November 2, 2018 Read More →

A new suitor for Navajo Generating Station?

Associated Press:

As states shy away from coal-fired power, a northern Arizona tribe is exploring the purchase of a coal plant on its land.

The Navajo Generating Station near the Arizona-Utah border and its feed mine are slated to close at the end of 2019, the victims of cheaper power from natural gas. A potential new owner and operator ended negotiations to take over the plant in September after they couldn’t find anyone to buy the power. The Navajo Transitional Energy Company said it’s now considering ownership of the plant at the invitation of the tribe.

Clark Moseley, the company’s chief executive, said he expects to have a plan for the 2,250-megawatt plant in place by the end of the year. “We are currently working to evaluate all possible solutions to ensure the continued operation of Navajo Generating Station and Kayenta Mine past 2019,” he said in a statement Thursday.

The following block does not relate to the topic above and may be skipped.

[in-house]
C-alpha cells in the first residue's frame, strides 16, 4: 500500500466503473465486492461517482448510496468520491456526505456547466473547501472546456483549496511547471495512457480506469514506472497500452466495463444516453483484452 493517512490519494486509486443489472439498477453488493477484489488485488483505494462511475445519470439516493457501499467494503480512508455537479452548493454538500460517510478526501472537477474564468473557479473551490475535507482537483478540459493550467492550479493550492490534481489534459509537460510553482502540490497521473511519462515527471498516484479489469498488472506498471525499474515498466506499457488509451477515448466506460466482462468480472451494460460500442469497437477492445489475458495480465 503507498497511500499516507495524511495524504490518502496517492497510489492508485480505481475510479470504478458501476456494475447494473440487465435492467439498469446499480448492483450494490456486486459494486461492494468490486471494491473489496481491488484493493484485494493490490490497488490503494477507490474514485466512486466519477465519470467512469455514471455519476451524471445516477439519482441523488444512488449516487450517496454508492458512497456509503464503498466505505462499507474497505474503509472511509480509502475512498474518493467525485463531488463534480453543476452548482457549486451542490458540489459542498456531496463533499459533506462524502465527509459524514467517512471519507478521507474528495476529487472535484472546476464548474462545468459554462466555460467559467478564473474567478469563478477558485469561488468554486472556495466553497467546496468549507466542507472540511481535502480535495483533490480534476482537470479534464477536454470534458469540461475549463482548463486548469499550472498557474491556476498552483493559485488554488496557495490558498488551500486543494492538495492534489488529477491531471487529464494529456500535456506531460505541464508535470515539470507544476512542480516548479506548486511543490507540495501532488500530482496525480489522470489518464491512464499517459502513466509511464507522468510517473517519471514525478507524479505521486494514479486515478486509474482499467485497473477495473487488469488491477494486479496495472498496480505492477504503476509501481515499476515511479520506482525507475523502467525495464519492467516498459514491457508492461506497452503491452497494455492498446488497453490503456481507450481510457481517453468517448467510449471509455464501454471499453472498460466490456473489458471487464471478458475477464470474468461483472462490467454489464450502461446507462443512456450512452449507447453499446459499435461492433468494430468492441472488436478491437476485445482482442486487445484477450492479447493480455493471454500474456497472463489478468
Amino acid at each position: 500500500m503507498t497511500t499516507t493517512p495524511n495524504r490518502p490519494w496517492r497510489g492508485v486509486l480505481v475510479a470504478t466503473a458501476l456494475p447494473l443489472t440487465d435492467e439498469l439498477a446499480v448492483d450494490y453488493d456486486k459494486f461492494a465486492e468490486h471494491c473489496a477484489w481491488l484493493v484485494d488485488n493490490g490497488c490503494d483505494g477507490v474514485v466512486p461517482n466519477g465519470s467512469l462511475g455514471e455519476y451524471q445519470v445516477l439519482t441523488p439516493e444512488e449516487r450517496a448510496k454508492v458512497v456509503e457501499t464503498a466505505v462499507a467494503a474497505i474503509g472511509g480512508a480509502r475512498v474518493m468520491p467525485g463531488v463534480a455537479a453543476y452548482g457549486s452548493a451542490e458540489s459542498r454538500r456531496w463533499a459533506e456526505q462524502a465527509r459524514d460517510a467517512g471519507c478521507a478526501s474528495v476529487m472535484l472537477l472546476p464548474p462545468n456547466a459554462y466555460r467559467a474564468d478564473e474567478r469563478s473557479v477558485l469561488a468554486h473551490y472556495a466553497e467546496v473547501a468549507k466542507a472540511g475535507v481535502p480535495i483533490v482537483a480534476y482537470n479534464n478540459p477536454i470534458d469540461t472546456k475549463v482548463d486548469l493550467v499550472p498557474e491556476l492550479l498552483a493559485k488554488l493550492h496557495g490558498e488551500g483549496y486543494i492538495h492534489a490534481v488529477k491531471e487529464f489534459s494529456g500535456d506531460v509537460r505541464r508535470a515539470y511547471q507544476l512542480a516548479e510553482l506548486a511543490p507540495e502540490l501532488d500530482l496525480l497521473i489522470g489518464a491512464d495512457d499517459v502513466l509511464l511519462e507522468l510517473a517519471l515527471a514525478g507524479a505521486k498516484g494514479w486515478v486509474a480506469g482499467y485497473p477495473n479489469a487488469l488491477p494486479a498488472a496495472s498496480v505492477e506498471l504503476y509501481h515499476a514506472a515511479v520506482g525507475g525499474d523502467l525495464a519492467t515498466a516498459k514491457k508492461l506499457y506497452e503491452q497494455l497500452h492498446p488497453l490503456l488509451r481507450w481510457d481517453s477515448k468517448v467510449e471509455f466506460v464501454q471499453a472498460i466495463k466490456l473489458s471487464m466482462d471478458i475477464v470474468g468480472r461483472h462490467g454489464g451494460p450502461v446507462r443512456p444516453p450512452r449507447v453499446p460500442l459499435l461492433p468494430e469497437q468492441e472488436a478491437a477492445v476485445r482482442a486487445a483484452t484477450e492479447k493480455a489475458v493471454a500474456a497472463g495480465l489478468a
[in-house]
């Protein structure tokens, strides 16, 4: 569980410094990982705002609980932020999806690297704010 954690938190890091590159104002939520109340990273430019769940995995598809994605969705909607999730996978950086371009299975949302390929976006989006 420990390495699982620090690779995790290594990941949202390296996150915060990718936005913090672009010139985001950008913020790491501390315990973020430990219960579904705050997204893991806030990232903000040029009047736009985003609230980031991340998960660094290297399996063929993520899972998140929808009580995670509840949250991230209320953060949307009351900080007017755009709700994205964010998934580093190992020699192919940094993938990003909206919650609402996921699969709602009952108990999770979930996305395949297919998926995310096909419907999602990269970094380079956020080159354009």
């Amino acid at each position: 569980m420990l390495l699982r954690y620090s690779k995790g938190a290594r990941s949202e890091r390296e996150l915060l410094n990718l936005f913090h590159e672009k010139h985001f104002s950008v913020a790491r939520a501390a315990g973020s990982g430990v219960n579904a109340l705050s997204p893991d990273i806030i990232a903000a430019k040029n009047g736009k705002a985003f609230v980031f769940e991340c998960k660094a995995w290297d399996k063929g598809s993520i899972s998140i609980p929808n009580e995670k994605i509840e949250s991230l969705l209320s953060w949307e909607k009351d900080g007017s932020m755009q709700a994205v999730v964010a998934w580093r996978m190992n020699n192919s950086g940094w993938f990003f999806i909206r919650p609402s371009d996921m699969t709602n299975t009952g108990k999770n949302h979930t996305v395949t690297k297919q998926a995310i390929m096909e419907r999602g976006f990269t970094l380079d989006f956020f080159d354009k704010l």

Hundreds of Navajos work in the coal industry, and the revenues make up a hefty chunk of the tribe’s general budget, not including federal money. The tribe created the Navajo Transitional Energy Company to buy a coal mine in northwestern New Mexico five years ago. The company also owns a 7 percent stake in two units at the Four Corners Power Plant fed by the mine.

The move to buy the Navajo Generating Station near Page is considered risky. The current operator, the Salt River Project, has said the plant no longer is economical. The Congressional Research Service recently found that one of the major users of the power, the Central Arizona Project, is not legally obligated to purchase electricity from the plant under new ownership.

Navajo Transitional Energy approached the Salt River Project in mid-October to review data on the power plant, said SRP spokesman Scott Harelson. The plant likely would shut down temporarily even as the Navajo Nation vets it. At least 150 employees already have been moved to other facilities in anticipation of the shutdown, and SRP won’t stray from decommissioning plans, Harelson said.

More: Navajo consider buying coal-fired power plant on its land

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